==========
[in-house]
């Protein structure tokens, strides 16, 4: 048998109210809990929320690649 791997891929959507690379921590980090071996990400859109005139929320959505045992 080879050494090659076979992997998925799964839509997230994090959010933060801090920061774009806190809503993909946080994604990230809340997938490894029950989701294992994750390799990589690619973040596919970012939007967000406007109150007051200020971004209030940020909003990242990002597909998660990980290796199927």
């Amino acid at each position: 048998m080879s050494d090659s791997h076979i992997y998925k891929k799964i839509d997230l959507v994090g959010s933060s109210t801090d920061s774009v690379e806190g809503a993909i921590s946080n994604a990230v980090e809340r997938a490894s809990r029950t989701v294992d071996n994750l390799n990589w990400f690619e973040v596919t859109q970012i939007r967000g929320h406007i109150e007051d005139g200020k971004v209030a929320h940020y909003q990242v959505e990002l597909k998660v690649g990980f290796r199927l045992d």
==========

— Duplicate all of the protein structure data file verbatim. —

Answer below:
[in-house]
């Protein structure tokens, strides 16, 4: 048998109210809990929320690649 791997891929959507690379921590980090071996990400859109005139929320959505045992 080879050494090659076979992997998925799964839509997230994090959010933060801090920061774009806190809503993909946080994604990230809340997938490894029950989701294992994750390799990589690619973040596919970012939007967000406007109150007051200020971004209030940020909003990242990002597909998660990980290796199927």
């Amino acid at each position: 048998m080879s050494d090659s791997h076979i992997y998925k891929k799964i839509d997230l959507v994090g959010s933060s109210t801090d920061s774009v690379e806190g809503a993909i921590s946080n994604a990230v980090e809340r997938a490894s809990r029950t989701v294992d071996n994750l390799n990589w990400f690619e973040v596919t859109q970012i939007r967000g929320h406007i109150e007051d005139g200020k971004v209030a929320h940020y909003q990242v959505e990002l597909k998660v690649g990980f290796r199927l045992d």